“No, I don’t.”
“But you will?” She made it sound more like a statement than a question.
“Yes, I will.”
“But why? Can’t you decline it?”
I shook my head, “No. This is the test that I have to pass. By the way, will you fly with me?”
Aura lowered her eyes and whispered, “I don’t know. I am scared.”
“What are you scared of?”
“Scared to never see you again.”
I was astonished, “Why would that happen? Neither of us is gonna die on this mission and even if worse comes to worst we are both backed up.”
“I don’t know. I have never died before. What if the backup is corrupted? What if it doesn’t work?” gabbled Aura.
“Well, if you wish we can test the backup. I can order another capsule and restore your copy there.”
Aura’s eyes grew large, “And what are you going to do with it afterwards? What will you do with two Auras?”
I shrugged, “Nothing. I just planned to switch the copy off.”
“But you will kill me. The moment the copy is restored we will be indistinguishable but separate individuals. How will you choose which one of us to kill? How will you dare to make such choice?” cried Aura.
That was getting too complicated. I raised my hands, “Forget about the backup. If you are afraid to fly just transfer your consciousness to the station data centre and wait for me there.”
“I am sorry,” sniffed Aura and disappeared.
Three minutes later I warped the Condor to an acceleration gate whose coordinates were in the mission brief. The gate was unguarded which was lucky as I didn’t mount any weapons at all. Activating the gate I moved to a deadspace pocket occupied by a spindle-like tower – this ship’s final destination. The station was guarded by two Pithi Arrogators and one Imputor which immediately engaged me. I didn’t have time to lose so I willed the Condor to approach the tower and increased the speed to the maximum. As the station grew larger in the viewport, the blood in my veins was replaced with pure adrenaline and my heart was bursting through the rib cage. Suffocating, delirious, I cried “Banzai!” and closed my eyes.
I expected a headlong collision but instead, a split second before the contact, I felt like a giant foot gave me a mighty kick ejecting the capsule through the roof. Despite the protective goo I was almost flattened and for a while I couldn’t breathe at all. At the same moment I heard a terrifying scream which made my heart go from 300 beats per minute to absolute zero. Frozen with horror I managed to squeeze, “Aura?”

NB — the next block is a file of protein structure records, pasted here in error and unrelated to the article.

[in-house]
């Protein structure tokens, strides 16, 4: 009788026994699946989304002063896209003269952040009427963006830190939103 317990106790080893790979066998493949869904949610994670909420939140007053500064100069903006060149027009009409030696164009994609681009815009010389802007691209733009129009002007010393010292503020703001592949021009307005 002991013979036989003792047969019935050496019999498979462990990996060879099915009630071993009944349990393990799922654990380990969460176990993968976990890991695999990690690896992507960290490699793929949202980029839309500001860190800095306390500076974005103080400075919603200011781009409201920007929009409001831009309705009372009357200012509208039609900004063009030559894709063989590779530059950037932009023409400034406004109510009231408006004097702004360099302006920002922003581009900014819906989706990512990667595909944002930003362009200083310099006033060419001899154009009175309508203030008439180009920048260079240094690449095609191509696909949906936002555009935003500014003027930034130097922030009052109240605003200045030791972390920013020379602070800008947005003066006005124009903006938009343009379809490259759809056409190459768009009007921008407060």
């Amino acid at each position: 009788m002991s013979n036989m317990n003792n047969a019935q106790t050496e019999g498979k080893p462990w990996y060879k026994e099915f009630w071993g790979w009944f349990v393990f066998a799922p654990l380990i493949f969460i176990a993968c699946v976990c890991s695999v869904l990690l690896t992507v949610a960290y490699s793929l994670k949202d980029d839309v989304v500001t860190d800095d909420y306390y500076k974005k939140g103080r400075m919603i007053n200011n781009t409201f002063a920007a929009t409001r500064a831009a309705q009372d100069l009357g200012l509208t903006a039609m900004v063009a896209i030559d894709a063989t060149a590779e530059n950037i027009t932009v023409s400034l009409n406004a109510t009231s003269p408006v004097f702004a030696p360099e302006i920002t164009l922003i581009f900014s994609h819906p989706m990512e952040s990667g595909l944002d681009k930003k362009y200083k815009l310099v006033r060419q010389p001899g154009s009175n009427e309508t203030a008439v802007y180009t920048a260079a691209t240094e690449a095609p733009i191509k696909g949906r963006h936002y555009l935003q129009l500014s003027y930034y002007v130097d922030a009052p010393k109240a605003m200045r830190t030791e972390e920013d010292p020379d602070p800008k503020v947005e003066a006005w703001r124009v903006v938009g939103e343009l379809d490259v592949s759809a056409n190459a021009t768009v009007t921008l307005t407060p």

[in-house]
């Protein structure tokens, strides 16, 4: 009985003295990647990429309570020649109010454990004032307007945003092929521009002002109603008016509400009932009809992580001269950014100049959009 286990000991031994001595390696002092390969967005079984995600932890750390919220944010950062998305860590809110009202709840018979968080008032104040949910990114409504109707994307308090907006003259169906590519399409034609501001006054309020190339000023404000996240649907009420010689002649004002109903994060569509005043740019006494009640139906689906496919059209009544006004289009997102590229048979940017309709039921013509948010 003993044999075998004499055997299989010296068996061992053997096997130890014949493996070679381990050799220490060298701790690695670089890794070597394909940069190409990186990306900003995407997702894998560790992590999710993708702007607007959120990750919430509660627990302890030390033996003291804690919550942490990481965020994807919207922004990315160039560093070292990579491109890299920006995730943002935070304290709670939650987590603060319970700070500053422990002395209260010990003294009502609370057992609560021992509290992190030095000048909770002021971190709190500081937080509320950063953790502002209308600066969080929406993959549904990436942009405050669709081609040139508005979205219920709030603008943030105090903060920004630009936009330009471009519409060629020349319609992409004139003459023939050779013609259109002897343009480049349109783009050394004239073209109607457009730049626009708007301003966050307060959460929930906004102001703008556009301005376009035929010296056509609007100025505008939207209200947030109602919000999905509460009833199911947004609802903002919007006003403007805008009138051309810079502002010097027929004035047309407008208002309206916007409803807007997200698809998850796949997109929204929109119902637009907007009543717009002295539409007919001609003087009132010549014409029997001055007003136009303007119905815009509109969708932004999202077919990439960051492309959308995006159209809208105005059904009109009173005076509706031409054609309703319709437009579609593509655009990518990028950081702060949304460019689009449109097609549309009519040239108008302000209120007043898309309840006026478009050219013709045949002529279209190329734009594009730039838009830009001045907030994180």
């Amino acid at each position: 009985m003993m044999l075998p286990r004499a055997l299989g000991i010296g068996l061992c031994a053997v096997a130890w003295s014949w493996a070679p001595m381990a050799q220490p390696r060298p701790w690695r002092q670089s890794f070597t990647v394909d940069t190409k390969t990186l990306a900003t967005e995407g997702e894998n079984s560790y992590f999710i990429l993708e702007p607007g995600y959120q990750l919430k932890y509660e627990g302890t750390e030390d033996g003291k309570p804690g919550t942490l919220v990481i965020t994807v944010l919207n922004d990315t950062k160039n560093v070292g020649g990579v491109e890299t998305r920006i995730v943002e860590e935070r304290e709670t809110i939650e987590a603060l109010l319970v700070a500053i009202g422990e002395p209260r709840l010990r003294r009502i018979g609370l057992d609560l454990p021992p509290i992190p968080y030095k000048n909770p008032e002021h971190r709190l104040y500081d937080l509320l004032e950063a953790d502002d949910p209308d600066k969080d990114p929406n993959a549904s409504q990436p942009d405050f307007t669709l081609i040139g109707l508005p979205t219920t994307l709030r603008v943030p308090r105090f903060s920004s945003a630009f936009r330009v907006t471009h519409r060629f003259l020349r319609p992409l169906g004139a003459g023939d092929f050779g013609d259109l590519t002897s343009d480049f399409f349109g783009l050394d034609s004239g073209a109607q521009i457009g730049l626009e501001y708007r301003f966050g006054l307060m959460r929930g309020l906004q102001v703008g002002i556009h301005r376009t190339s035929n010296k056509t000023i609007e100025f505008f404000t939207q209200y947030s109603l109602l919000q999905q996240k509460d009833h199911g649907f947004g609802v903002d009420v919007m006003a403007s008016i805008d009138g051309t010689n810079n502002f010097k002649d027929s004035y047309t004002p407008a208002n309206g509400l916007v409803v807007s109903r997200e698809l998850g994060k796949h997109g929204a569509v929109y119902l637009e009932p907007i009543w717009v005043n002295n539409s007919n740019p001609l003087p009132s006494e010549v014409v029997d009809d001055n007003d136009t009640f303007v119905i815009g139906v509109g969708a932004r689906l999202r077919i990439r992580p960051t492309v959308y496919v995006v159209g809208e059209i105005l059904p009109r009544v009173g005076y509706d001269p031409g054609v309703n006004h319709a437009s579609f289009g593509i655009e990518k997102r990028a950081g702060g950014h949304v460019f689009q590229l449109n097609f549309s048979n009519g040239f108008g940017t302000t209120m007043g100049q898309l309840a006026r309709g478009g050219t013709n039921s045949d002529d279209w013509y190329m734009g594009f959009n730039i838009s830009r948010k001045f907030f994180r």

“Yes,” she whimpered.
“What the hell are you doing here?”
Before she could answer the Condor exploded and its shock wave sent the capsule tumbling through space. Aura screamed again. When the capsule’s gyros stabilised our position she sniffled and said, “I… I just couldn’t leave you alone.”
I was about to tell her off because she scared me silly by her scream but then I realised what she had actually gone through: frightened to death herself she still had chosen to go with me on a dangerous mission because she thought I needed her. Touched by her loyalty I said gently, “Thank you, Aura,” and added, “Are you okay?”
She smiled through tears and said, “I am alright. What about you?”
“Me?” I took stock of my senses, “Without any modules, or even slots, I feel like some of my body parts have been amputated. It’s been a while since I piloted a capsule so I forgot that feeling.”
“Same here. Without a ship I feel naked, exposed,” complained Aura. “Let’s go home.”
“But what about the mission?”
“Look,” said she and trained one of the camera drones on the pirate headquarters.
The tower was still there but it had developed deep cracks in its surface through which long tongues of flame jetted into the space. Suddenly they were all sucked in and the structure seemed to become smaller as if it was about to implode. Then the whole view was filled by pure white light which blinded me for a few seconds. When my sight was restored the station was no more – in its place there was a rapidly expanding ball of debris. The Condor explosion had carried us to a safe distance from the tower so the capsule only rocked slightly when the shock wave reached it.
Aura smiled at me and said, “The mission is accomplished, Captain.”
I smiled back, “Then take us home, babe.”